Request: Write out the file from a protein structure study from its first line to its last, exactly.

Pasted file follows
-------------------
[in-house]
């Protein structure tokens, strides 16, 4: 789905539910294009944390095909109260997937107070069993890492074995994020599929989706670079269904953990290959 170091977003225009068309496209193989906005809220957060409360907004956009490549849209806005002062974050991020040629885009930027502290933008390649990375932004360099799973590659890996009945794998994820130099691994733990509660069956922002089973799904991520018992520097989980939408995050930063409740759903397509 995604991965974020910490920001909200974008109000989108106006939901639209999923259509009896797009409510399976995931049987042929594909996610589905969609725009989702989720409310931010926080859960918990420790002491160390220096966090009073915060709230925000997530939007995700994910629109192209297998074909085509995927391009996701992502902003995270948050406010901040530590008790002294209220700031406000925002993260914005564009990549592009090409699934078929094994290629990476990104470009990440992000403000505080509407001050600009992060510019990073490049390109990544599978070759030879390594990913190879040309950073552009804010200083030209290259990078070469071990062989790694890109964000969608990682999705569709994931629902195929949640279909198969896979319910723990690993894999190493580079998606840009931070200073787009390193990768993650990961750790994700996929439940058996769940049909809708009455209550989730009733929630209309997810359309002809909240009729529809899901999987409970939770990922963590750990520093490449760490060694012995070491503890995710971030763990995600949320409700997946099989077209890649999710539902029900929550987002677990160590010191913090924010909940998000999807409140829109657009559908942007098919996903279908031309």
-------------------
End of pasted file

[in-house]
């Protein structure tokens, strides 16, 4: 789905539910294009944390095909109260997937107070069993890492074995994020599929989706670079269904953990290959 170091977003225009068309496209193989906005809220957060409360907004956009490549849209806005002062974050991020040629885009930027502290933008390649990375932004360099799973590659890996009945794998994820130099691994733990509660069956922002089973799904991520018992520097989980939408995050930063409740759903397509 995604991965974020910490920001909200974008109000989108106006939901639209999923259509009896797009409510399976995931049987042929594909996610589905969609725009989702989720409310931010926080859960918990420790002491160390220096966090009073915060709230925000997530939007995700994910629109192209297998074909085509995927391009996701992502902003995270948050406010901040530590008790002294209220700031406000925002993260914005564009990549592009090409699934078929094994290629990476990104470009990440992000403000505080509407001050600009992060510019990073490049390109990544599978070759030879390594990913190879040309950073552009804010200083030209290259990078070469071990062989790694890109964000969608990682999705569709994931629902195929949640279909198969896979319910723990690993894999190493580079998606840009931070200073787009390193990768993650990961750790994700996929439940058996769940049909809708009455209550989730009733929630209309997810359309002809909240009729529809899901999987409970939770990922963590750990520093490449760490060694012995070491503890995710971030763990995600949320409700997946099989077209890649999710539902029900929550987002677990160590010191913090924010909940998000999807409140829109657009559908942007098919996903279908031309």